These points are gathered from the following text:
Let the word of Christ richly dwell within you, with all wisdom teaching and admonishing one another with psalms and hymns and spiritual songs, singing with thankfulness in your hearts to God. Whatever you do in word or deed, do all in the name of the Lord Jesus, giving thanks through Him to God the Father. Col 3:16-17
Church music is to teach and admonish. I’ve said it before and I’ll say it again—show me what a church is singing and I’ll show you what it believes. I’m amazed at the dichotomy that all-too-often exists between the pulpit and the song service in a particular church. In cases where the pulpit is correctly preaching the whole counsel of God the music of that church should echo that preaching. (The opposite may also be true—a shallow pulpit and a MusMin wanting to sing biblical music. That is an entirely different blog entry!)
A song service is a fantastic teaching tool for a congregation. It is one of the most immediate times for a congregation to affirm the gospel—to give the message of the cross a hearty “amen”. Here at GLC, if a song cannot be preached from the pulpit, then we will not sing it. We strive to hold song lyrics to the same exegetical standards as any sermon that is preached.
Any song that a church sings should be held to the following tests:
*Does this song center on the Gospel (“Christ and Him crucified”)?
*What does this song teach on the Doctrine of Man?
*Are there lyrics in this song that give an unbiblical understanding of the Gospel?
*If a song doesn’t specifically deal with particular grace, what attribute of God is correctly taught?
*Will this song be a good song for any father to incorporate into their family worship time (whether structured or unstructured)?
*Does this song generate rich, affectionate understanding of the Gospel?
*Does the overall repertoire that our congregation sings speak adequately to man’s depraved nature, to God impending wrath upon sinners, to the redemptive work of Christ on the behalf of those who are saved, and to the righteous standing those who are saved now enjoy?
As I have said before, most hymns written from the Reformation to the 19th Century were written by theologians and pastors in order to teach doctrine in a more easily remembered form. Unfortunately, today songs are written in order to sell product and generate income. It takes a discerning heart to know what new songs are good ones to integrate into a church’s repertoire and which sentimental ones need to be dropped.
Church music is to be done with wisdom. Notice that Paul doesn’t just say “teaching and admonishing one another”. He says “with all wisdom teaching and admonishing one another”. Many a worship war has been started by a well-meaning pastor and/or music minister who wanted to lead or integrate changes and reforms without wisdom.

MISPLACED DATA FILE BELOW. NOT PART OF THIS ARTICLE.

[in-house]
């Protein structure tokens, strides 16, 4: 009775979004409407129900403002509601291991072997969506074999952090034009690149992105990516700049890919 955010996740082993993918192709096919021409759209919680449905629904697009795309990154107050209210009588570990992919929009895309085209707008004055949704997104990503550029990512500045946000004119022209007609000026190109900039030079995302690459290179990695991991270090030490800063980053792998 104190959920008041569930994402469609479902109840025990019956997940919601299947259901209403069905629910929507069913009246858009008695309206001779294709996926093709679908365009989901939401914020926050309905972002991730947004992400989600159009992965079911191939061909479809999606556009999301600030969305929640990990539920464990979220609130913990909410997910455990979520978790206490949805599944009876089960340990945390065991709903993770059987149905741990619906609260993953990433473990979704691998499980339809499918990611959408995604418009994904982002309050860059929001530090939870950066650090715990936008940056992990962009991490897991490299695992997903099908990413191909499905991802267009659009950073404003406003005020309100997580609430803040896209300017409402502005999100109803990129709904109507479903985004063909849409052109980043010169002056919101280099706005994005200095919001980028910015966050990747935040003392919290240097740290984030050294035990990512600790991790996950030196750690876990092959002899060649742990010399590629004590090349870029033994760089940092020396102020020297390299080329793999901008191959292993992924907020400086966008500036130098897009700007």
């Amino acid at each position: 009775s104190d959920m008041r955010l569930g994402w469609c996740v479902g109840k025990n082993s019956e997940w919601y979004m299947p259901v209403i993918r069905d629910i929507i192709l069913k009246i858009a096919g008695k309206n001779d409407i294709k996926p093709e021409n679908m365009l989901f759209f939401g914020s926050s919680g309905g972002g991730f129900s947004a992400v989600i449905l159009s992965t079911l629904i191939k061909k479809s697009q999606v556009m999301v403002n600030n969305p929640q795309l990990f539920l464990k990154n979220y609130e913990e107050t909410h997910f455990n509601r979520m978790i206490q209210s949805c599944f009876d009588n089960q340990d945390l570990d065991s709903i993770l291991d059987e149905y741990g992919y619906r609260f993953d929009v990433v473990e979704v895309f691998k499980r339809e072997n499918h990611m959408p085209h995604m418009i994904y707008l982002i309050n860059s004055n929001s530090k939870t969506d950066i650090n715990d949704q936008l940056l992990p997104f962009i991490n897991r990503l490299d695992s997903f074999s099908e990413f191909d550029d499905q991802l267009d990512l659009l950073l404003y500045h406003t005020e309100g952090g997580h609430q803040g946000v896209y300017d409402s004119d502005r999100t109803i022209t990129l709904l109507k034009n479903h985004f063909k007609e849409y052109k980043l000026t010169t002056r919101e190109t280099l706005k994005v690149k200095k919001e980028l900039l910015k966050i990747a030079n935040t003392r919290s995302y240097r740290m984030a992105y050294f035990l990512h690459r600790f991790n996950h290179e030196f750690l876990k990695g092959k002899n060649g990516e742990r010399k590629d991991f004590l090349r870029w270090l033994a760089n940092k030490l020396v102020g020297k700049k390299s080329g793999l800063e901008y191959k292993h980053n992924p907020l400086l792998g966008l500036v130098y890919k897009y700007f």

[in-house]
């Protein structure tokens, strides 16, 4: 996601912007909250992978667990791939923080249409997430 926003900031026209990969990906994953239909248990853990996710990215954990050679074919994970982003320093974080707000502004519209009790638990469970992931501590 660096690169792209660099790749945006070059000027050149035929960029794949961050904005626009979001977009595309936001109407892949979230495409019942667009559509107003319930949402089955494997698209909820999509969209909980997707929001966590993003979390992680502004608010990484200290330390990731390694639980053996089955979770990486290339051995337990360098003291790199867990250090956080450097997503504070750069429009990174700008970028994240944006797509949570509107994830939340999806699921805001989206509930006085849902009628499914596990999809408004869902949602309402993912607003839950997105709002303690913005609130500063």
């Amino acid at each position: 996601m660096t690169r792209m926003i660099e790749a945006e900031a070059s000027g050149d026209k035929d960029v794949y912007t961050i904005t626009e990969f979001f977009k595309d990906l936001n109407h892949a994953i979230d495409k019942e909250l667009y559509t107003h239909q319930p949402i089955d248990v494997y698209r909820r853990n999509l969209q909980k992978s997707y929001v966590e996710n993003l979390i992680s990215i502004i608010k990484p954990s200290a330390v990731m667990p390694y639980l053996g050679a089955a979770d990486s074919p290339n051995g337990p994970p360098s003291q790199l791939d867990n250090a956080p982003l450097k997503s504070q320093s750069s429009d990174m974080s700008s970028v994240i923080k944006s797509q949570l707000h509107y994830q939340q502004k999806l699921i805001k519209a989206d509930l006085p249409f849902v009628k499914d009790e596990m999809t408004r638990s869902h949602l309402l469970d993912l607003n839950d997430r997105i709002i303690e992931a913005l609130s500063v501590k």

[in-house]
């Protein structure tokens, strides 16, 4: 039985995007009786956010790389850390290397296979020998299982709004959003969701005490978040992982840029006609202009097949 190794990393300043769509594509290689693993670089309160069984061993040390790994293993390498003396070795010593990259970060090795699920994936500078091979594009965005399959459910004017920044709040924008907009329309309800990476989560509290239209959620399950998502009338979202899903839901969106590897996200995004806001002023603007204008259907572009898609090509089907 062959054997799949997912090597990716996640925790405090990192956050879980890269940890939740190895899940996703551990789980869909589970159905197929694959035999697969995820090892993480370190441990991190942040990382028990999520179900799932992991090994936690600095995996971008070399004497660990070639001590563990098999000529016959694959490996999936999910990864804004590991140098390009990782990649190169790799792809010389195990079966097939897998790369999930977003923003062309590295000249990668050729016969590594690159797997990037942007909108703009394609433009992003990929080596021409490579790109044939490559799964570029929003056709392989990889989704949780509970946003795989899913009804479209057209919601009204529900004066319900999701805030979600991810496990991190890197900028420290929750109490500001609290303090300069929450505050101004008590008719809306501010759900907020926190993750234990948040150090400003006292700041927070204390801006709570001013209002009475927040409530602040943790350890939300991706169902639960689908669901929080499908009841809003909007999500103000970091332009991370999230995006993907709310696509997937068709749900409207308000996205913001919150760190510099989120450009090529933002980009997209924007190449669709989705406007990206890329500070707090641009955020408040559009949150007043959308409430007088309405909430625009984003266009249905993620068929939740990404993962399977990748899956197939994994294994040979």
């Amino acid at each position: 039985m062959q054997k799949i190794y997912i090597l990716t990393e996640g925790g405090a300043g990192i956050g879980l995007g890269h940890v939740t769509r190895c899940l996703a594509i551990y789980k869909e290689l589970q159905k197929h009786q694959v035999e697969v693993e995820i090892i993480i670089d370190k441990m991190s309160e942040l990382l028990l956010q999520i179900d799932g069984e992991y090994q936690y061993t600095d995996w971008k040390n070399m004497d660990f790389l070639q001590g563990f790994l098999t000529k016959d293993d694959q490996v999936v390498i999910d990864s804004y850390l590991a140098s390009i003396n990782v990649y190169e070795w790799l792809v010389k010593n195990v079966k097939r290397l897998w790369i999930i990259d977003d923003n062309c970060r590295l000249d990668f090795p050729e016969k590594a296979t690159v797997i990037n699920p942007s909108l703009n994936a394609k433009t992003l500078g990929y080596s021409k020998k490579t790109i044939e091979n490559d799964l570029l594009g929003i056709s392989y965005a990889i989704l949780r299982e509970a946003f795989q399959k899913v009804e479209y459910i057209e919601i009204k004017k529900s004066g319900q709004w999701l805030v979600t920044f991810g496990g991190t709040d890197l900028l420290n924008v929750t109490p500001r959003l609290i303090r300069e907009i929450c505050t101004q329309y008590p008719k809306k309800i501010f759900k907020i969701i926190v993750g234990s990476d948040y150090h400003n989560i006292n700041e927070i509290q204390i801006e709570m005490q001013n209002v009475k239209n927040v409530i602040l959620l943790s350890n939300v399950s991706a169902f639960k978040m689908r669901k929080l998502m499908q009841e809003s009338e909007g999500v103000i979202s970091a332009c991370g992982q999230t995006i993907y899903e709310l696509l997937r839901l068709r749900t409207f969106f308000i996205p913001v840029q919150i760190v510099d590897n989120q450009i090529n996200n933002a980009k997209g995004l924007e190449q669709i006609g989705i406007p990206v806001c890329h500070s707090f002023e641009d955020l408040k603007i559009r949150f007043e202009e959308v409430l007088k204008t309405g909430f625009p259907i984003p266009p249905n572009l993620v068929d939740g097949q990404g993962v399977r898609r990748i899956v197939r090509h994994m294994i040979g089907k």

As a church leader leads he must have much self-inspection and inter-accountability (hence one strong argument for the plurality of Elders). A church leader must also understand that leading a church is a marathon and not a sprint. As my pastor says “You have to have a twenty-year vision to lead a church”. But even with those disciplines in place the word “wisdom” can become nebulous.
To give clarity, let’s look at the follow verses as a cross-reference:
But the wisdom from above is first pure, then peaceable, gentle, reasonable, full of mercy and good fruits, unwavering, without hypocrisy. And the seed whose fruit is righteousness is sown in peace by those who make peace. James 3:17-18
As a church leader it is your responsibility to teach and admonish in the spirit of these verses in James. Leading a church and not making changes is almost a contradiction in terms. By leading a Music Department you WILL make changes. Many times it’s the way that you lead in those changes that teaches and admonishes more than the actual music that is supposed to be teaching.
Is your teaching and admonishing through music pure? Is it peaceable? Is it gentle? Can you be reasoned with? Are you full of mercy and good fruits? Are you unwavering in regards to the gospel? (This element guards us from thinking that compromise to truth is actually mercy!) Are you consistent in these areas?
One other point—Brother Pastor, don’t think for a minute that the Music Minister position at your church isn’t a teaching position. I’ve heard Paul Washer say “the Music Minister should be one of the leading theologians in that church”. He speaks well. Brother Music Minister, don’t make the same mistake. You are a teacher. You may not be preaching sermons, but by the music you select and by the way you lead, you teach your church volumes!